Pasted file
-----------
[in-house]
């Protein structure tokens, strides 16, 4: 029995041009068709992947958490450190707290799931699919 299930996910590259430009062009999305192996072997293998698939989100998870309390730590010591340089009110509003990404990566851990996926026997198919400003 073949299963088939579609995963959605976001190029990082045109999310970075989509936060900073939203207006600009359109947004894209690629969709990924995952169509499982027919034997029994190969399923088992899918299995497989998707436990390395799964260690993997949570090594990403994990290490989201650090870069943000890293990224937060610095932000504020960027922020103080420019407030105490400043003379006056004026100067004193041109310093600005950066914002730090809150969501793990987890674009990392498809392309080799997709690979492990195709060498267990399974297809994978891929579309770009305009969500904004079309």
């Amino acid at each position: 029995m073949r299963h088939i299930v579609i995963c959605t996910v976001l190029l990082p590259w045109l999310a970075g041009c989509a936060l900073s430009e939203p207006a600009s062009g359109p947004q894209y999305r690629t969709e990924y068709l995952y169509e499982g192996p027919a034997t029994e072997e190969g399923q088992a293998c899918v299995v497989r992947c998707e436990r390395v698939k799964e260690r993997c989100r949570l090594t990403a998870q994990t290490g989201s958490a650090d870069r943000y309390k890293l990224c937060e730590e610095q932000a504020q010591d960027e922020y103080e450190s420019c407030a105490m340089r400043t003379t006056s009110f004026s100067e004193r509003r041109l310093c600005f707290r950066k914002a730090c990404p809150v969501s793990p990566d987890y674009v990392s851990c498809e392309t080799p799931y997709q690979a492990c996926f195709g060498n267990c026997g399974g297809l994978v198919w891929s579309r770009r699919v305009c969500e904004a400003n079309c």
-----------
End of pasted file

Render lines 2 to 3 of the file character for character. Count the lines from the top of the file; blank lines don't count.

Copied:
């Protein structure tokens, strides 16, 4: 029995041009068709992947958490450190707290799931699919 299930996910590259430009062009999305192996072997293998698939989100998870309390730590010591340089009110509003990404990566851990996926026997198919400003 073949299963088939579609995963959605976001190029990082045109999310970075989509936060900073939203207006600009359109947004894209690629969709990924995952169509499982027919034997029994190969399923088992899918299995497989998707436990390395799964260690993997949570090594990403994990290490989201650090870069943000890293990224937060610095932000504020960027922020103080420019407030105490400043003379006056004026100067004193041109310093600005950066914002730090809150969501793990987890674009990392498809392309080799997709690979492990195709060498267990399974297809994978891929579309770009305009969500904004079309």
């Amino acid at each position: 029995m073949r299963h088939i299930v579609i995963c959605t996910v976001l190029l990082p590259w045109l999310a970075g041009c989509a936060l900073s430009e939203p207006a600009s062009g359109p947004q894209y999305r690629t969709e990924y068709l995952y169509e499982g192996p027919a034997t029994e072997e190969g399923q088992a293998c899918v299995v497989r992947c998707e436990r390395v698939k799964e260690r993997c989100r949570l090594t990403a998870q994990t290490g989201s958490a650090d870069r943000y309390k890293l990224c937060e730590e610095q932000a504020q010591d960027e922020y103080e450190s420019c407030a105490m340089r400043t003379t006056s009110f004026s100067e004193r509003r041109l310093c600005f707290r950066k914002a730090c990404p809150v969501s793990p990566d987890y674009v990392s851990c498809e392309t080799p799931y997709q690979a492990c996926f195709g060498n267990c026997g399974g297809l994978v198919w891929s579309r770009r699919v305009c969500e904004a400003n079309c």